Chelone obliqua L.

Rose Turtlehead

Chelone obliqua plant

Family - Plantaginaceae

Stems - To 1.5 m, ascending to erect, sometimes sprawling with age, mostly unbranched, glabrous.

Chelone_obliqua_stemStem and node.

Leaves - Opposite, simple, petiolate, lanceolate to elliptic, tips sharply pointed, margins sharply toothed with ascending teeth, glabrous.

Chelone_obliqua_leaf1Leaf.

Chelone_obliqua_leaf2Leaf abaxial.

Inflorescences - Dense terminal spikes to 9 cm long, usually subtended by a pair of bracts similar to the stem leaves. Flowers subtended by 2 or 3 sepaloid bractlets immediately beneath calyx, these ovate, pointed at tip, to 1 cm long.

Chelone_obliqua_inflorescenceInflorescence.

Flowers - Calyces 7-11 mm long, deeply 5-lobed, the lobe margins sometimes thin and translucent, minutely short-hairy. Corollas 28-37 mm long, bilabiate, 5-lobed but often appearing more or less 4-lobed, glabrous externally, the tube longer than the lobes, pink to reddish purple, sometimes lighter toward the tip or base, the lower lip shallowly 3-lobed and bearded with woolly hairs, the upper lip slightly to moderately keeled and arched downward or slightly helmet-shaped, minutely notched to shallowly 2- lobed at the tip. Fertile stamens 4 with anther sacs densely wooly. Staminode 1, white, glabrous. Style 1, not exserted, the stigma capitate, unlobed.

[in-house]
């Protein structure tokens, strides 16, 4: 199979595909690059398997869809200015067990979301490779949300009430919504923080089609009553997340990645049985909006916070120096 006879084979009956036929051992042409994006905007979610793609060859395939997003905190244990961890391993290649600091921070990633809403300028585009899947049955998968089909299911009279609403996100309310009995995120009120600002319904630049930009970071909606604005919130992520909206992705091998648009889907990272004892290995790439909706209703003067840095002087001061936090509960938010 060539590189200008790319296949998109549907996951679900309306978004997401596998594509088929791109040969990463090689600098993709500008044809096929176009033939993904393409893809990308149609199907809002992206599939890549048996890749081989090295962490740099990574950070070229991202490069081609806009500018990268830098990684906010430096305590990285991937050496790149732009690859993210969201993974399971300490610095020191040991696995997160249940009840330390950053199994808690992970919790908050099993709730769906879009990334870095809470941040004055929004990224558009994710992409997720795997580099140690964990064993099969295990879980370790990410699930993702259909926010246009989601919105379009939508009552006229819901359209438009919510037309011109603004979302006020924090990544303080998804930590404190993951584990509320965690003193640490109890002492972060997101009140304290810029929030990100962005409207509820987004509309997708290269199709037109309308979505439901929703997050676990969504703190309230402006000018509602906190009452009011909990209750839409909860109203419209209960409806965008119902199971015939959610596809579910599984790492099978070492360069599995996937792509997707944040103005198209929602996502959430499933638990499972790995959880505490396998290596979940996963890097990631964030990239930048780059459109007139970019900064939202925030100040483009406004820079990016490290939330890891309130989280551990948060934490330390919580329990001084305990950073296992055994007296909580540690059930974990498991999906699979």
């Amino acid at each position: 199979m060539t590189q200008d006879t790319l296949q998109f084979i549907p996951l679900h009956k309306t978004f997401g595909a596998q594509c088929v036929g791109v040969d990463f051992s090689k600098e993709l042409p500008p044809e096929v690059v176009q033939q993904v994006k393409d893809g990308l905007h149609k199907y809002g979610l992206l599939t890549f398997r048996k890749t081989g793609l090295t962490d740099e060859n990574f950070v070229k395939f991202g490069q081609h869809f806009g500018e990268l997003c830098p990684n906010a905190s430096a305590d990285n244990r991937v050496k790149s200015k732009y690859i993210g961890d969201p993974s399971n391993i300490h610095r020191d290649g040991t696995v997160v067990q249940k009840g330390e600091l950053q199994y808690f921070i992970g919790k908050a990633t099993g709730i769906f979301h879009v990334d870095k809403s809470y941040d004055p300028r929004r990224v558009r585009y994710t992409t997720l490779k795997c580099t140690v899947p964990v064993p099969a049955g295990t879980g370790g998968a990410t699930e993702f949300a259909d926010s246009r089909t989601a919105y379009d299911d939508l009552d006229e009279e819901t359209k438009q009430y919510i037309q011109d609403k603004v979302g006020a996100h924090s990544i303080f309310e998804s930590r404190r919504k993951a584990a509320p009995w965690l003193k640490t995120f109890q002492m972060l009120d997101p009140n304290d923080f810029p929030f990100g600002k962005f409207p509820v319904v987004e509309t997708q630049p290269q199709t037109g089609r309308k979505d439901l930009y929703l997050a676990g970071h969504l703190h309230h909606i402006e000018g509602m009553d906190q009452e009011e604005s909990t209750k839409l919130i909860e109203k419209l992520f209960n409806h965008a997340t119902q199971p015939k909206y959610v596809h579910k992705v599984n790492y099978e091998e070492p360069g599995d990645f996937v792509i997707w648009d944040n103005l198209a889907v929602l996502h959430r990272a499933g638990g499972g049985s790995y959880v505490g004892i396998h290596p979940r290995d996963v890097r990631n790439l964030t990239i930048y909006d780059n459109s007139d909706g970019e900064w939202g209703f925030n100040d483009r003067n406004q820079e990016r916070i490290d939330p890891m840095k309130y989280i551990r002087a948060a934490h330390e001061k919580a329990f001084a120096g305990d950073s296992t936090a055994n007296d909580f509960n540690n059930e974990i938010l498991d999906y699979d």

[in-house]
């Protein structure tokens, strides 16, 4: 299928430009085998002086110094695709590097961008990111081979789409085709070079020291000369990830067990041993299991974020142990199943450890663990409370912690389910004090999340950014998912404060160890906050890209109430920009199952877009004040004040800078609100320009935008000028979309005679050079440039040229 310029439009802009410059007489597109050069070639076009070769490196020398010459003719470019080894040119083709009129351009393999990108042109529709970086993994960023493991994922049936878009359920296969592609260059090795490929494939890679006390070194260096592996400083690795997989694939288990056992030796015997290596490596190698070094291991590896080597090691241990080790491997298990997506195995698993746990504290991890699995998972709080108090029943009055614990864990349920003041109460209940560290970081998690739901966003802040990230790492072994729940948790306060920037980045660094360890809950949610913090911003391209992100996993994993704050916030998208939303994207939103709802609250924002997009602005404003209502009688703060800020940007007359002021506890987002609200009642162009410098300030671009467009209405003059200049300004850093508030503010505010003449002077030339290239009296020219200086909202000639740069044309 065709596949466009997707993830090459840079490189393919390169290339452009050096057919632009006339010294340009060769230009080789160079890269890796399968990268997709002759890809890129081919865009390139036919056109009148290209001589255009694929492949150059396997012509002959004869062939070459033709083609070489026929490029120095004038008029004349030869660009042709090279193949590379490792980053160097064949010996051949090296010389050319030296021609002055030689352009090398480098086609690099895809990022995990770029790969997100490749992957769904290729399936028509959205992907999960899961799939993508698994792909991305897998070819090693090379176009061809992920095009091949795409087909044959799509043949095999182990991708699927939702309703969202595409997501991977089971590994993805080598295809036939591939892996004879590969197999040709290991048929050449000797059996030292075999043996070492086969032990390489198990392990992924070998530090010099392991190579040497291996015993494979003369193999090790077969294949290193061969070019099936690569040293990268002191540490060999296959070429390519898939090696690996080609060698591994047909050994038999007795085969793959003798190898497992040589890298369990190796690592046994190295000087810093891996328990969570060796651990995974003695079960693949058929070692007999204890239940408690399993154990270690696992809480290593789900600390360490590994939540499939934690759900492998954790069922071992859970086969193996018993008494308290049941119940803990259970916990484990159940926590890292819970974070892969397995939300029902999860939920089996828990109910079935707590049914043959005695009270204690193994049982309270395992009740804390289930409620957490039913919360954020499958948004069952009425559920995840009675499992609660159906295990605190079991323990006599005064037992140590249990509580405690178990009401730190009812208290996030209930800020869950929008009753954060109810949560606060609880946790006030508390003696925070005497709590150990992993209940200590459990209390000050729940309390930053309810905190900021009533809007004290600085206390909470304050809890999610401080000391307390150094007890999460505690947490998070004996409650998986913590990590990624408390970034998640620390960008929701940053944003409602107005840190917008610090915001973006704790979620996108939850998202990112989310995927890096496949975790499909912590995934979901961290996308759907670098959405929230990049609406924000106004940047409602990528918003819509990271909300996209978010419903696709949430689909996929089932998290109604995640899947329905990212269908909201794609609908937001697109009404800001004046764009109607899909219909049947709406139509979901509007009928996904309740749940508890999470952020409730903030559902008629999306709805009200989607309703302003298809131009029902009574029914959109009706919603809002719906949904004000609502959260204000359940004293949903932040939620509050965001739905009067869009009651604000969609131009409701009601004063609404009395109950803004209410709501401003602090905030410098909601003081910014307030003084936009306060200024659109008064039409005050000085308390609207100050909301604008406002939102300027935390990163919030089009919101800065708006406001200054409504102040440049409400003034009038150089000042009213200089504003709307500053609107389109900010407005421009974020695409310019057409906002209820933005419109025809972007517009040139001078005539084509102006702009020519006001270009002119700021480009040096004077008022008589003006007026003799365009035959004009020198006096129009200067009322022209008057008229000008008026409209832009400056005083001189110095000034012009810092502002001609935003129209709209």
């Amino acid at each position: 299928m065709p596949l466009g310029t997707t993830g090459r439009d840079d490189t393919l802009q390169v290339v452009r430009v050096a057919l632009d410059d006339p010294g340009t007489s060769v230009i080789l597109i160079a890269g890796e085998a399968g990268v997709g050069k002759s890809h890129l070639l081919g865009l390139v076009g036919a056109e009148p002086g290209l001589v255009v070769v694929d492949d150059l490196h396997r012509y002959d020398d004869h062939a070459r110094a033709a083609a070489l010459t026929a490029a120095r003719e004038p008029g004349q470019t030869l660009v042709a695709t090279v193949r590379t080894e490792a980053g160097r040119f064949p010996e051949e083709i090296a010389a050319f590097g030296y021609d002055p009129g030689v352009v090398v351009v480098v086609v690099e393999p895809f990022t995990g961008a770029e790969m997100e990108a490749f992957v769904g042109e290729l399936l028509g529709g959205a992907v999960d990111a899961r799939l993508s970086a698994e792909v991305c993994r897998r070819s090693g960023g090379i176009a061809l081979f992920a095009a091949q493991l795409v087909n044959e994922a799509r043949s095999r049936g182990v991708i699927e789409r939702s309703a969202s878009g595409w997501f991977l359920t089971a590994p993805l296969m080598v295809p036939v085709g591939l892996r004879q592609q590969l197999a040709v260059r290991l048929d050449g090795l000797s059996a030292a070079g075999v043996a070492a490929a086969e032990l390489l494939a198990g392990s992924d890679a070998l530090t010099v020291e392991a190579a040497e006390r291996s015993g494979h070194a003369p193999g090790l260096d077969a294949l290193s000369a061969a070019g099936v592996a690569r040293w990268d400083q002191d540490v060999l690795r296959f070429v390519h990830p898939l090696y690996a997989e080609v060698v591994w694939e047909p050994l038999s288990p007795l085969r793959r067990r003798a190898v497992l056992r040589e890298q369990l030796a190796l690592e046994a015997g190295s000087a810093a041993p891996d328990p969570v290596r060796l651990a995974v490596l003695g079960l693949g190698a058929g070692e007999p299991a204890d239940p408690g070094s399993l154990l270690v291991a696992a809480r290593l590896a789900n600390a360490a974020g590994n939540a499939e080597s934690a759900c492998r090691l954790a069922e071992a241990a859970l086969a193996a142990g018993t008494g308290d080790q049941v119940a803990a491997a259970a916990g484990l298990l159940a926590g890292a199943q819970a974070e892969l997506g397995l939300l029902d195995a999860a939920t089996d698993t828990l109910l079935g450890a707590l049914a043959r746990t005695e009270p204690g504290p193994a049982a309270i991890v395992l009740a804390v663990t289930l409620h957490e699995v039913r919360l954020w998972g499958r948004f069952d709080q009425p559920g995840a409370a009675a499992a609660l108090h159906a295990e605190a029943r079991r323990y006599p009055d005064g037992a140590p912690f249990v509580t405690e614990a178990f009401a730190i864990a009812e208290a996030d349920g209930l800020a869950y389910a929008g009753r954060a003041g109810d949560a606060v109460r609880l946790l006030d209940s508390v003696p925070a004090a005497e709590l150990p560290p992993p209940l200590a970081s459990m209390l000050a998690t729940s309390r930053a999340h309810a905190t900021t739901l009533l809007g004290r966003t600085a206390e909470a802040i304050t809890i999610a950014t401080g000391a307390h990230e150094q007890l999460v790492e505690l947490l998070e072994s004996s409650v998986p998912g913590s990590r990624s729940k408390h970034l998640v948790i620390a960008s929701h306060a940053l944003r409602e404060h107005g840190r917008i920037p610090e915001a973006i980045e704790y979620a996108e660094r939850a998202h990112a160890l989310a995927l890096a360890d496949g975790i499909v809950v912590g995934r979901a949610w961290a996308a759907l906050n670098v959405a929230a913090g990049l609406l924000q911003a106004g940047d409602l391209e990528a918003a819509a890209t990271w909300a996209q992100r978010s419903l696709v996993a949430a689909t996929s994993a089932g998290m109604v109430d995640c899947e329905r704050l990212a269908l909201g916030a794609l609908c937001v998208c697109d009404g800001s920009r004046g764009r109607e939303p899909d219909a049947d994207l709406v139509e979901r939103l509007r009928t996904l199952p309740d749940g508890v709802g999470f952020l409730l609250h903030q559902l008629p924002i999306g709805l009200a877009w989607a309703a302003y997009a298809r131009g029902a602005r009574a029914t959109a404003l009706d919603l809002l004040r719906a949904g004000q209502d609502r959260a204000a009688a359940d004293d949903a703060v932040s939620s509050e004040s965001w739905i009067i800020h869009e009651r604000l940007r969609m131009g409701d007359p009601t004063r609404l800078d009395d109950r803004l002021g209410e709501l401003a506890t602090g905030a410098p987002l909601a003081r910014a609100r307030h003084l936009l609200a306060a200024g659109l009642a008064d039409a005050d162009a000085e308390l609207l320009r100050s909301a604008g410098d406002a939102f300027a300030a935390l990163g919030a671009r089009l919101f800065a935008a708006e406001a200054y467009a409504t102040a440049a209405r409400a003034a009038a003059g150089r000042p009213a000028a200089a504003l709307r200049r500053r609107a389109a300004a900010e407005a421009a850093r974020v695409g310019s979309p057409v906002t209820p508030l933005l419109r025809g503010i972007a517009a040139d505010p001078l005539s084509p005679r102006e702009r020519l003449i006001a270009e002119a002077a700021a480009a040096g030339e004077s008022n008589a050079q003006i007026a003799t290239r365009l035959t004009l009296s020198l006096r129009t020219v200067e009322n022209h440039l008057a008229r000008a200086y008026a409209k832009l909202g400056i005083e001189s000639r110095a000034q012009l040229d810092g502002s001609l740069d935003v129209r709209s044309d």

Chelone_obliqua_calycesCalyces.

Chelone_obliqua_flowerFlower.

Chelone_obliqua_flower2

Fruits - Capsules, broadly ovoid to nearly globose, with minute beaked tip, glabrous, with 2 locules. Seeds numerous, 3-4 mm, roundish and strongly flattened, brown.

Flowering - August - October.

Habitat - Bottomland forests, sloughs, fens, streambanks.

Origin - Native to the U.S.

Other info. - This plant is often cultivated but rarely seen in the wild. In fact, both species of Chelone are listed as species of conservation concern in Missouri, this one with an S2 (imperiled) ranking. The plant is easy to recognize, although it could be confused with Physostegia virginiana, a far more common species which has squarish stems, narrower leaves, and usually more flowers in the inflorescence. Look for ovate, glossy deep green leaves and distinctively shaped flowers in a tight cluster.

Photographs taken at Shaw Nature Reserve, Franklin County, MO, 10-3-2011 and 9-12-2018 (SRTurner).



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